Probing the role of CXC motif in chemokine CXCL8 for high affinity binding and activation of CXCR1 and CXCR2 receptors

Prem Raj B. Joseph, Jose M. Sarmiento, Anurag K. Mishra, Sandhya T. Das, Roberto P. Garofalo, Javier Navarro, Krishna Rajarathnam

Research output: Contribution to journalArticlepeer-review

37 Scopus citations


All chemokines share a common structural scaffold that mediate a remarkable variety of functions from immune surveillance to organogenesis. Chemokines are classified as CXC or CC on the basis of conserved cysteines, and the two subclasses bind distinct sets of GPCR class of receptors and also have markedly different quaternary structures, suggesting that the CXC/CC motif plays a prominent role in both structure and function. For both classes, receptor activation involves interactions between chemokine N-loop and receptor N-domain residues (Site-I), and between chemokine N-terminal and receptor extracellular/transmembrane residues (Site-II). We engineered a CC variant (labeled as CC-CXCL8) of the chemokine CXCL8 by deleting residue X (CXC → CC), and found its structure is essentially similar to WT. In stark contrast, CC-CXCL8 bound poorly to its cognate receptors CXCR1 and CXCR2 (Ki > 1 μM). Further, CC-CXCL8 failed to mobilize Ca2+ in CXCR2-expressing HL-60 cells or recruit neutrophils in a mouse lung model. However, most interestingly, CC-CXCL8 mobilizes Ca2+ in neutrophils and in CXCR1-expressing HL-60 cells. Compared with the WT, CC-CXCL8 binds CXCR1 N-domain with only ∼5-fold lower affinity indicating that the weak binding to intact CXCR1 must be due to its weak binding at Site-II. Nevertheless, this level of binding is sufficient for receptor activation indicating that affinity and activity are separable functions. We propose that the CXC motif functions as a conformational switch that couples Site-I and Site-II interactions for both receptors, and that this coupling is critical for high affinity binding but differentially regulates activation.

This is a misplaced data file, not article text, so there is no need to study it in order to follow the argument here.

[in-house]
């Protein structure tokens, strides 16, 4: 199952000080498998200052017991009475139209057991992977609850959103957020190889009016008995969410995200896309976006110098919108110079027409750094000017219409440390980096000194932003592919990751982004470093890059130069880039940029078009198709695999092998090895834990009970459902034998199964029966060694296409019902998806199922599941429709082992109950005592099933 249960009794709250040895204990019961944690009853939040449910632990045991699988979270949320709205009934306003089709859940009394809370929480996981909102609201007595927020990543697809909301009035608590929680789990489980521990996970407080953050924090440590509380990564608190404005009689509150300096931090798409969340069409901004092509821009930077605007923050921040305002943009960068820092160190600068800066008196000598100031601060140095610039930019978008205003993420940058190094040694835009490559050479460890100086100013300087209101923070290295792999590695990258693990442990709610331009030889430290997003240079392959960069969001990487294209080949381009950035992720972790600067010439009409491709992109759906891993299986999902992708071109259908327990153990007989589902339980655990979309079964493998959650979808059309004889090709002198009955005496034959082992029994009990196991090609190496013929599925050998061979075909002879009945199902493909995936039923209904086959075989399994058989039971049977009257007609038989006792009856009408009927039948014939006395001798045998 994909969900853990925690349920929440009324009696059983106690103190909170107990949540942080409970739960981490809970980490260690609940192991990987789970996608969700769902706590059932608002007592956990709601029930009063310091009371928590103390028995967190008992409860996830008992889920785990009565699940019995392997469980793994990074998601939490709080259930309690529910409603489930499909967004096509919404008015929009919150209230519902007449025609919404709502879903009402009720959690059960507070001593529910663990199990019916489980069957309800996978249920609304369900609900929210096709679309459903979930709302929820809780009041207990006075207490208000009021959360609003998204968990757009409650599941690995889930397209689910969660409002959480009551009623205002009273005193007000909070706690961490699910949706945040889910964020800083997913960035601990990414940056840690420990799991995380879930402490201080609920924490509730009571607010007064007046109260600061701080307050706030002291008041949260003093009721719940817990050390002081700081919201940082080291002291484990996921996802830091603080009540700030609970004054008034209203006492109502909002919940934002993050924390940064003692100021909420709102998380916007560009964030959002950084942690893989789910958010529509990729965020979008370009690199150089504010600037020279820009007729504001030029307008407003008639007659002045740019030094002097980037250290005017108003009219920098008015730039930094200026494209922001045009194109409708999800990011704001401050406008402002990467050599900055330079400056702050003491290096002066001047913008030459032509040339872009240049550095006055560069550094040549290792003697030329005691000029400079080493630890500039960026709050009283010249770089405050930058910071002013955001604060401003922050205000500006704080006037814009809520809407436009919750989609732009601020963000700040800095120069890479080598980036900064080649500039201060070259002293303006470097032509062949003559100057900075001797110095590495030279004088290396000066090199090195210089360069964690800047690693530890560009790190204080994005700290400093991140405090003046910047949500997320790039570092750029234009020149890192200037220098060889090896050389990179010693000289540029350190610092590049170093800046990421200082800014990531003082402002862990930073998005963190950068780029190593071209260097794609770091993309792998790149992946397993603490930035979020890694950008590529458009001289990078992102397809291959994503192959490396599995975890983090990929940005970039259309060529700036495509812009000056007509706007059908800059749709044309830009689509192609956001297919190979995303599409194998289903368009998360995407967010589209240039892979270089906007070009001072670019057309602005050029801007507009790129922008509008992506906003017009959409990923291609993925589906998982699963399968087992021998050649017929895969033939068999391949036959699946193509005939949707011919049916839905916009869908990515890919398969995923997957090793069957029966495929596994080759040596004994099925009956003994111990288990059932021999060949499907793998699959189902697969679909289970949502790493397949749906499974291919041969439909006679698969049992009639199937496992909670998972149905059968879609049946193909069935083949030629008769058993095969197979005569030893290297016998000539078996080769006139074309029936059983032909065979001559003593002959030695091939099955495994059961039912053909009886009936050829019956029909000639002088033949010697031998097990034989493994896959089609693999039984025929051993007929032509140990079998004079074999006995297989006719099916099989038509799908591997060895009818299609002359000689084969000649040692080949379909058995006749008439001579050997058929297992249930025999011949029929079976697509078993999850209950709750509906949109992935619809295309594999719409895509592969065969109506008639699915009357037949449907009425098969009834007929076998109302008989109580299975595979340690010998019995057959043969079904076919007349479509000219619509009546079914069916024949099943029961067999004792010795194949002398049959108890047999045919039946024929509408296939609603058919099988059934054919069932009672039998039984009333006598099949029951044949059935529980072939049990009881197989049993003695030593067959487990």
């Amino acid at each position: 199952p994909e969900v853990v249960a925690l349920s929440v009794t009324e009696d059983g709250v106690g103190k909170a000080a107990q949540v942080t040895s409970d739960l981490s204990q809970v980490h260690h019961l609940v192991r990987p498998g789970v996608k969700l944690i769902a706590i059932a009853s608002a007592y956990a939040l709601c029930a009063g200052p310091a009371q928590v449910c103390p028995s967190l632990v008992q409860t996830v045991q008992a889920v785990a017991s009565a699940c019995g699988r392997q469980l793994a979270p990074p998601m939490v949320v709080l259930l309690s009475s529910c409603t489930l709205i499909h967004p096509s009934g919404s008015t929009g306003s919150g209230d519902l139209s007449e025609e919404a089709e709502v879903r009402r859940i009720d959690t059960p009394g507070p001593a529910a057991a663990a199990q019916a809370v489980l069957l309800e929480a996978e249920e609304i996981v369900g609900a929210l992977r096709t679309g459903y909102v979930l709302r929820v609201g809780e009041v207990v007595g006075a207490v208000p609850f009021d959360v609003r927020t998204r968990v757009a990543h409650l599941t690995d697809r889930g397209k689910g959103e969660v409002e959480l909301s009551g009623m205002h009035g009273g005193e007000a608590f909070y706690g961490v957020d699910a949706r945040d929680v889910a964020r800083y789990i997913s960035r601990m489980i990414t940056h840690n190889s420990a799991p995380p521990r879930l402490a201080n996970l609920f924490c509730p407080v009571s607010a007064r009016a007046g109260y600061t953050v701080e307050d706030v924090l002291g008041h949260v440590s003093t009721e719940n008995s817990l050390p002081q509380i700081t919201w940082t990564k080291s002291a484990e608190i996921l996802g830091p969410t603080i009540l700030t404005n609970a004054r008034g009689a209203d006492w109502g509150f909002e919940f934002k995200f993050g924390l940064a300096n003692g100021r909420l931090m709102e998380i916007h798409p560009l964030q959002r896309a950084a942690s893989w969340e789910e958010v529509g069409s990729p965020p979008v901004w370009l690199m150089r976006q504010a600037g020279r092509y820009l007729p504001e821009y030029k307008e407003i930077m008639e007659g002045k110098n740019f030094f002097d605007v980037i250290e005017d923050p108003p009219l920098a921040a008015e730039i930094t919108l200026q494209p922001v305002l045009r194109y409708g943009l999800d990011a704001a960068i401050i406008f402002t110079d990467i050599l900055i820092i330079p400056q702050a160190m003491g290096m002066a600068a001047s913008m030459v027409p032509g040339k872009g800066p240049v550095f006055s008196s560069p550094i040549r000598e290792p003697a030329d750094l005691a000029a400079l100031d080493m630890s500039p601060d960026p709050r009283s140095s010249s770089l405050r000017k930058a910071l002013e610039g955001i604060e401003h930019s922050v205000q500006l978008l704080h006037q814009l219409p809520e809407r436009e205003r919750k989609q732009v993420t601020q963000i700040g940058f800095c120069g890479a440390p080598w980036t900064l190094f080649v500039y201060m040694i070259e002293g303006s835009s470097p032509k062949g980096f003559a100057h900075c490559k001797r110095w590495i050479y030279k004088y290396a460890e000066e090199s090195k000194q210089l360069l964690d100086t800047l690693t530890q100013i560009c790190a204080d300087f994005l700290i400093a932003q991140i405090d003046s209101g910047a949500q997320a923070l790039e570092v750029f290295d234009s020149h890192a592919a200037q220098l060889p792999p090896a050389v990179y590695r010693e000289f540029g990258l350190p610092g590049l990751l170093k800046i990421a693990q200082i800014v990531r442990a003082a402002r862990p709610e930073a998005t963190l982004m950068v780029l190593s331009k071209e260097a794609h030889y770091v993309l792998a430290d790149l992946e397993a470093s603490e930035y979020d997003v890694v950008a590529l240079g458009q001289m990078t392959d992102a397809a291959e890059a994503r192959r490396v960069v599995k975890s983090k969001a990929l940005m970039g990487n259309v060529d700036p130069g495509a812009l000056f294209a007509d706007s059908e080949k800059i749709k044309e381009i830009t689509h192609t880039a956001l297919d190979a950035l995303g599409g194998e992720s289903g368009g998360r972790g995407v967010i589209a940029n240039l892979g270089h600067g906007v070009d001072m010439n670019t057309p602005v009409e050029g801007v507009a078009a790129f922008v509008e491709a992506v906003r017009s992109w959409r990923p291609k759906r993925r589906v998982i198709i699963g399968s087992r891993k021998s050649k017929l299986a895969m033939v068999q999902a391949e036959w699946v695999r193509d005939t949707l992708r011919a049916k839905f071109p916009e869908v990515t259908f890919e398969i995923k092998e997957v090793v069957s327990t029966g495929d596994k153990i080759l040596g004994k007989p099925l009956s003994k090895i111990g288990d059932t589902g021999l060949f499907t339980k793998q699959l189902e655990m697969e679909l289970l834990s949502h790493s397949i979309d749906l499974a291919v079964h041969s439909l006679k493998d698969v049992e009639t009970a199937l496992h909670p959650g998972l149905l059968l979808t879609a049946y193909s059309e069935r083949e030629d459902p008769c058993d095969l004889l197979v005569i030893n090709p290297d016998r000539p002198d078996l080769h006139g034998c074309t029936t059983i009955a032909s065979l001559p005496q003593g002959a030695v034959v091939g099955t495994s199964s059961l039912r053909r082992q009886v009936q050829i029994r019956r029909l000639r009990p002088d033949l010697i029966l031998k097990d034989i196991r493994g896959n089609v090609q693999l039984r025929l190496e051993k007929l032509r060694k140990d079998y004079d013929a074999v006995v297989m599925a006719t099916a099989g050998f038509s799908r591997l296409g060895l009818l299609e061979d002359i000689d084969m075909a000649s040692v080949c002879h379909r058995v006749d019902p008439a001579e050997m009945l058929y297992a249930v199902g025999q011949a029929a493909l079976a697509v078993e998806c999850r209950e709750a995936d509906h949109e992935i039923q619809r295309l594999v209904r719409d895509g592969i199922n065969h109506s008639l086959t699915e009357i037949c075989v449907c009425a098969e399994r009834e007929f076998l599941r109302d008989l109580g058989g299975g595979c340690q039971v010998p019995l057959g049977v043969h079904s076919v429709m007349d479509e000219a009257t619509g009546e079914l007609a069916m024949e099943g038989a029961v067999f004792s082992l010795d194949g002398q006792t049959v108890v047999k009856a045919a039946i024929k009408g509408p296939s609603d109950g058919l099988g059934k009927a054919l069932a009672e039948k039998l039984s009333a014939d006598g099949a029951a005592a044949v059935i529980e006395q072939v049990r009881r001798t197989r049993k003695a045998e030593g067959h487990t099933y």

Original languageEnglish (US)
Pages (from-to)29262-29269
Number of pages8
JournalJournal of Biological Chemistry
Issue number38
StatePublished - Sep 17 2010

ASJC Scopus subject areas

  • Biochemistry
  • Molecular Biology
  • Cell Biology


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